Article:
New York Lawsuit Challenges Voting by Non-Citizens

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NEW YORK—Four black registered voters have asked the New York Supreme Court to declare “void” a New York City law that gives the right to vote in municipal elections to an estimated 800,000 foreign residents.

Passed by the city council in December 2021, the amendment to the city charter allows permanent residents and persons authorized to work in the United States to cast ballots in New York’s city elections.

The new law states in part, (these) “eligible municipal voters shall have the right to vote in municipal elections and shall be entitled to the same rights and privileges as U.S. citizen voters with regard to municipal elections.”

The complaint, filed Feb. 2, also asks the court to permanently prohibit the New York City Board of Elections from registering foreign residents to vote and from counting votes cast by them.

The court was also asked to declare that the city’s foreign voting law was “adopted with an impermissible racial intent or with the purpose of denying or abridging” the plaintiffs’ rights.

The plaintiffs allege that their civil rights under the 15th Amendment of the U.S. Constitution have been “abridged” by the new city ordinance.

They claim it was adopted with the discriminatory purpose to alter the racial composition of the city’s electorate, with the goal of diminishing “the voting strength of black voters and other racial groups,” relative to Hispanics and Asians.

As evidence of racial intent, the complaint cites statements made by council members at a September hearing, in which amendment advocates spoke explicitly about race and how passage would increase the power of Hispanics and Asians.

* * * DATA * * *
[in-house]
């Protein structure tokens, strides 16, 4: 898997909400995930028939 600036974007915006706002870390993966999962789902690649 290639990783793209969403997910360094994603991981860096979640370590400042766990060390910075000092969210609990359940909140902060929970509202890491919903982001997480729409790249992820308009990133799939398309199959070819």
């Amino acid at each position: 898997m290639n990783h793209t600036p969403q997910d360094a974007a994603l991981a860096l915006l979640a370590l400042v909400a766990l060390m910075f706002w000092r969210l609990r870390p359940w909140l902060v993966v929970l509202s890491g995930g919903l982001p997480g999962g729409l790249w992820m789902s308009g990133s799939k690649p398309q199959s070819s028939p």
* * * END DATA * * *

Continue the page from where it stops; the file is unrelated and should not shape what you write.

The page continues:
The members’ remarks, some in Spanish, were recorded in the meeting minutes.

“Any election procedure enacted with any racial intent or purpose is unconstitutional…If race played any role at all in the enactment of an election procedure, the procedure violates the Fifteenth Amendment…,” contends Maureen Riordan of the Public Interest Legal Foundation, the plaintiffs’ attorney.

According to the complaint, New York City has five million active registered voters, but turnout was only 20 percent in the 2021 municipal election.

In the Democrat primary, the race for mayor was decided by 10,000 votes.

U.S. Census data referred to in the complaint shows there are 1.2 million foreign nationals residing in the counties of Bronx, Kings, New York, and Queens. These, along with Richmond, comprise the five boroughs of the City of New York.  Included in the total are 488,030 Hispanics and 343,018 Asians.

The city’s new voting amendment is estimated to have enfranchised 800,000 foreign residents.

Under the law, foreign voters now comprise 15 percent or more of the electorate, according to the complaint.

Epoch Times Photo
Voters stand in booths at a voting station at the Metropolitan Museum of Art (MET) during the mayoral election process in New York on June 12, 2021. (Ed Jones/AFP via Getty Images)

Plaintiffs also allege that the New York City Council ignored the city’s own charter when it passed the amendment without submitting it to a referendum by the voters as required by law.

The complaint claims a vote of the people is necessary because council’s action “changes the method of electing city officials by changing who is eligible to vote in those elections.”

Such departures from normal procedures have been held by the courts to be indirect evidence of racial intent.

Christian Adams, president of the Public Interest Legal Foundation, said of the case, “Sponsors of the foreigner voting bill were explicit that race motivated their legislation and not merely giving non-citizens the right to vote…We are confident the court will rule in our favor.”

No spokesperson for the New York City Board of Elections was available to comment.

New York City, San Francisco, Vermont, and Maryland allow some form of non-citizen voting.

Steven Kovac


Steven Kovac is an Epoch Times reporter who covers the state of Michigan. He is a former small businessman, local elected official, and conservative political activist. He is an ordained minister of the Gospel. Steven and his wife of 32 years have two grown daughters. He can be reached at

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